The Lord Saved Israel
“That day the Lord saved Israel from the hands of the Egyptians, and Israel saw the Egyptians lying dead on the shore.” (Exodus 14:30)
We need a little background on this one. If you recall the story, the nation of Israel had been in Egypt for 400 or so years. At the beginning, they were the family of the much-revered Joseph. But Joseph died, and eventually a Pharaoh came into power who “didn’t know” Joseph. He began to see these Israelites as a threat. Gradually they were forced into slavery and put to work building “treasure cities.”
Conditions for the Israelite slaves continued to grow worse over the years, and they began to cry out to their God for rescue.
Enter Moses, a most unlikely hero. I’m not going to go into his story here, but you can read the account of his remarkable life in the early chapters of Exodus. One day he saw an Egyptian beating a Hebrew slave, and killed the Egyptian. Following that incident, Moses found himself an exile in the wilderness for about 40 years. Until…
One day as he was walking in the desert he saw a bush burning. Approaching, he saw that, although the bush appeared to be on fire, it was not burning up. And out of the bush he heard the voice of God calling him to a special assignment—to free God’s people, the Israelites, from their slavery in Egypt.
He eventually, reluctantly, accepted the assignment, went to Pharaoh, and presented God’s command. Pharaoh resisted, resulting in ten plagues, culminating in the death of every firstborn son who was not protected by the blood of a lamb.
So the day came when the Israelites left Egypt on their way to their promised land. But along the way they encountered a serious problem—the Red Sea. Now there’s a lot of conjecture about what the Red Sea actually was, but whatever it was, it was in their way. And coming up behind them in a cloud of dust was the army of Pharaoh, eager to reclaim all those hard-working slaves!
And what do those “grateful” Israelites do? Why, they complain!
“They said to Moses, ‘Was it because there were no graves in Egypt that you brought us to the desert to die? What have you done to us by bringing us out of Egypt? Didn’t we say to you in Egypt, “Leave us alone; let us serve the Egyptians”? It would have been better for us to serve the Egyptians than to die in the desert!’” (Exodus 14:11-12)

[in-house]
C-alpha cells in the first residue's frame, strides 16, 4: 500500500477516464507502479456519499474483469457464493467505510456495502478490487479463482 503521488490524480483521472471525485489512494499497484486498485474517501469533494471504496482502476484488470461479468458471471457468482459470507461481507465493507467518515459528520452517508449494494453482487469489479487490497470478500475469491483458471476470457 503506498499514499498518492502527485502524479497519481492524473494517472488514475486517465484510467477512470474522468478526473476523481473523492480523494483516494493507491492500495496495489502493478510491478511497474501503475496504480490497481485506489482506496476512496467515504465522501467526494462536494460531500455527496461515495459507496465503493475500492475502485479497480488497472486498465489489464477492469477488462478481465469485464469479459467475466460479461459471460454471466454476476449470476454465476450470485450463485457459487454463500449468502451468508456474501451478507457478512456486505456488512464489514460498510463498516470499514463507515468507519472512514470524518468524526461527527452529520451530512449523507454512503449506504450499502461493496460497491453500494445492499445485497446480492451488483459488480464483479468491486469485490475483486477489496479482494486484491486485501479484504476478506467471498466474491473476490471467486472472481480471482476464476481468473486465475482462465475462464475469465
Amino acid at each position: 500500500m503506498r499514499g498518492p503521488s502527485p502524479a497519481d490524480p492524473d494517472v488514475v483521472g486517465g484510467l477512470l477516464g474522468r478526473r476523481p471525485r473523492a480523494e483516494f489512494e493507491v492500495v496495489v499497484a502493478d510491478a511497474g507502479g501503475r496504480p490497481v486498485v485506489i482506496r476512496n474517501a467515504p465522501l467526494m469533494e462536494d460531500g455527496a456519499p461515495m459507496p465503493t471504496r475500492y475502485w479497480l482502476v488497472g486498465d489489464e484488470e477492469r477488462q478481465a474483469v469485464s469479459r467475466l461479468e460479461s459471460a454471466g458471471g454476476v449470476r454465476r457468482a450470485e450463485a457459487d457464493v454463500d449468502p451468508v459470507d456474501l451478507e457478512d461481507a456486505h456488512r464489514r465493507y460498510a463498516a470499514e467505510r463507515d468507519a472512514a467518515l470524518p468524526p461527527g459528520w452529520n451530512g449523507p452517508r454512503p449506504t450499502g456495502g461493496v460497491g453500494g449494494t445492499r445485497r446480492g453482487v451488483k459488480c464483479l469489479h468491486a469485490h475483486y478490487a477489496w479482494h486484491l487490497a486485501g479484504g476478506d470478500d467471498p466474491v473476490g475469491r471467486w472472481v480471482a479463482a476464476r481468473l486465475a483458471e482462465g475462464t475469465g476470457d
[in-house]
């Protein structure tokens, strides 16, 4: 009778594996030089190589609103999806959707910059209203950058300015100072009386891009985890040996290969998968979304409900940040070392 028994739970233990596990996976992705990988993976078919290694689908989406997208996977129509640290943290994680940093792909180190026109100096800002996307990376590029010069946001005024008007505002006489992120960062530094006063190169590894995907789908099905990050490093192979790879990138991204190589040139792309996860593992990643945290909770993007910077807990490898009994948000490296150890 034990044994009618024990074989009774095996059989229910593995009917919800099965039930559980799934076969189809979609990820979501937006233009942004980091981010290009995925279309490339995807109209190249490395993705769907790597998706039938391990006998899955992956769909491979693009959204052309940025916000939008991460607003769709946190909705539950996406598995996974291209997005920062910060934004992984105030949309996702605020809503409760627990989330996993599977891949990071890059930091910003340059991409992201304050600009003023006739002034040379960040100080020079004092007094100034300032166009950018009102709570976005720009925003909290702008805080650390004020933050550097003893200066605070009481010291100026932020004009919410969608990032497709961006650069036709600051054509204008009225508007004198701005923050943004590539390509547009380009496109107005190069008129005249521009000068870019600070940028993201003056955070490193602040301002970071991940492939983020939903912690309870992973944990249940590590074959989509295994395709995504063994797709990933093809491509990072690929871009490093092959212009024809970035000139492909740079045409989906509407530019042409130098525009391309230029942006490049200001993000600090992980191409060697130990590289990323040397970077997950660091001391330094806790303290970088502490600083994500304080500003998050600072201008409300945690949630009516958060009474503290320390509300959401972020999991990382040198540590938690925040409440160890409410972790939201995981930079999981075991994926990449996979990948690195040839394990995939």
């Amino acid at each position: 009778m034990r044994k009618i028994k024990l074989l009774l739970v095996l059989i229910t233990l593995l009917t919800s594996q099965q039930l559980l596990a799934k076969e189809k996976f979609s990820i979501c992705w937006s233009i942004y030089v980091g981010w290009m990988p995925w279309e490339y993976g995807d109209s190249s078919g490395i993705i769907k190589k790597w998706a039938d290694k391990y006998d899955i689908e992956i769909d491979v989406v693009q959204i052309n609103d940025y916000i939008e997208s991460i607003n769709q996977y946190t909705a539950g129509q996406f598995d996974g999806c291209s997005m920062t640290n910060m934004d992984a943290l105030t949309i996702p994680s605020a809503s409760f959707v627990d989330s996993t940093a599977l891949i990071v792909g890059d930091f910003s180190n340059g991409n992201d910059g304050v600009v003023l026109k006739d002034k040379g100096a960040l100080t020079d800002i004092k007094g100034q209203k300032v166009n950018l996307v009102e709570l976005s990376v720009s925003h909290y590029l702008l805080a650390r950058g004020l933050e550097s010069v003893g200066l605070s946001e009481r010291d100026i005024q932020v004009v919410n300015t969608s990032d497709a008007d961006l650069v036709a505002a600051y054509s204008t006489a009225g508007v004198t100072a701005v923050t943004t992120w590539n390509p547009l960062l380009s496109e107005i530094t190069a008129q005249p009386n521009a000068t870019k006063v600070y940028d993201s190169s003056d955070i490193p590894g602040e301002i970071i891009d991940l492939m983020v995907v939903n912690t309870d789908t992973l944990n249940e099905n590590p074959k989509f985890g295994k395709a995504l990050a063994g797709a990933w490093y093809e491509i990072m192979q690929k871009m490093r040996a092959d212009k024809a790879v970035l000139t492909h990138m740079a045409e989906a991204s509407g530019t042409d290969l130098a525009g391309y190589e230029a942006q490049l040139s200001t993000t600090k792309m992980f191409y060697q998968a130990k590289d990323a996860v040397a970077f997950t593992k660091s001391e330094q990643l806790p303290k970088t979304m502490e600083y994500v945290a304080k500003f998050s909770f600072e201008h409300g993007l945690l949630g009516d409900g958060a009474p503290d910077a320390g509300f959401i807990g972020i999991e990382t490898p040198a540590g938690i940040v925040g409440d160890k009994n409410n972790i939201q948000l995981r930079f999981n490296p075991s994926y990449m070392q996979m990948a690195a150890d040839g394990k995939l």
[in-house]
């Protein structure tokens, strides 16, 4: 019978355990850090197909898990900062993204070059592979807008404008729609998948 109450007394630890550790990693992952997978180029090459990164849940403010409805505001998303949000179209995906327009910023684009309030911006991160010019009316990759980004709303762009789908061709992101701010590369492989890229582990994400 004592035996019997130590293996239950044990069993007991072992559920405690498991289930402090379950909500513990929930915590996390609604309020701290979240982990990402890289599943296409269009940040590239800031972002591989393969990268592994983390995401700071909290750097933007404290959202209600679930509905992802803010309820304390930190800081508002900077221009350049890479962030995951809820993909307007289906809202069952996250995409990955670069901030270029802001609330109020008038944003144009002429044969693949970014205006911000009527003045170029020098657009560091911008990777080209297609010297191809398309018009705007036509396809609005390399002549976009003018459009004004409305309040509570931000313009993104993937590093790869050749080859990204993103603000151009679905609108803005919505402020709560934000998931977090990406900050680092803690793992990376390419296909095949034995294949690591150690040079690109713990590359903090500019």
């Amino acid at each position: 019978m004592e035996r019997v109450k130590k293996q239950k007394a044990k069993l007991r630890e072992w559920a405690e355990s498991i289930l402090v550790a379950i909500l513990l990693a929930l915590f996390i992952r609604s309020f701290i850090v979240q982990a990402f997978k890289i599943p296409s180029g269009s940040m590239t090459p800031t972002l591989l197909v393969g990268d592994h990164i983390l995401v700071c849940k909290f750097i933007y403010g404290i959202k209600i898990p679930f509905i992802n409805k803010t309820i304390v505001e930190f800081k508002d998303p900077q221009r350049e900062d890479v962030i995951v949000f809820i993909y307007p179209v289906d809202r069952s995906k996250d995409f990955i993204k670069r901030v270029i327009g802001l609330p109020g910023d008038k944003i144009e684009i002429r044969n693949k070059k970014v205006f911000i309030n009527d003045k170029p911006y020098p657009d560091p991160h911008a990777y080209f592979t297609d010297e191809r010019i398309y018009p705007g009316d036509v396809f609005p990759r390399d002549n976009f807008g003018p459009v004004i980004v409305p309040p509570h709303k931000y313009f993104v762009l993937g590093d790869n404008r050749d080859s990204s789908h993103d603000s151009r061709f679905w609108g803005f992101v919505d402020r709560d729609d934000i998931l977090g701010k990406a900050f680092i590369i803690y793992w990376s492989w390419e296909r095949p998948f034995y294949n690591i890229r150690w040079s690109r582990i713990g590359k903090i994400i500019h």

But God was gracious, protected His people, and made a way for them through the sea. You can read the story in Exodus 14, so I won’t go into details. Suffice to say, they were soon safely on the other side of the sea, and God closed the sea behind them, drowning Pharaoh and his army.
So why am I telling you this story? It’s because of an interesting word found in verse 30, “yasa,” translated into English as “saved.” The NIV Exhaustive Concordance Dictionary says this about the word: “to be rescued, be delivered, be saved;…” And that’s surely what happened for the Israelites.
But, remarkably, the definition continues by saying: “to save, rescue, deliver; divine salvation has its focus on rescue from earthly enemies, occasionally referring to salvation from guilt, sin, and punishment” (emphases added). And when you consider that the Hebrew word “yasa” is the basis for the name “Yeshua”, or as He is called in English, “Jesus,” that definition becomes a remarkable blessing.
Because just as God rescued the Israelites from the Egyptians, Jesus, though His death on the cross, rescues us from sin. Just as God carefully led and protected the Israelites—despite their many transgressions, and despite their almost continuous complaining—all the way to the Promised Land, so Jesus guides, protects, and walks beside us all the way to Heaven.
Granted, most of those Israelites never got to actually enter the Promised Land because of their continued disobedience. But we have an advocate with the Father who is “able to keep [us] from stumbling and to present [us] before his glorious presence without fault and with great joy” (Jude 1:24).Jesus saves, He still does
He’ll make of you someone new
Cleanse the sin that was.
The Holy Spirit whispers
No more must you be enslaved
Just believe it, Jesus saves. (Joel Hemphill)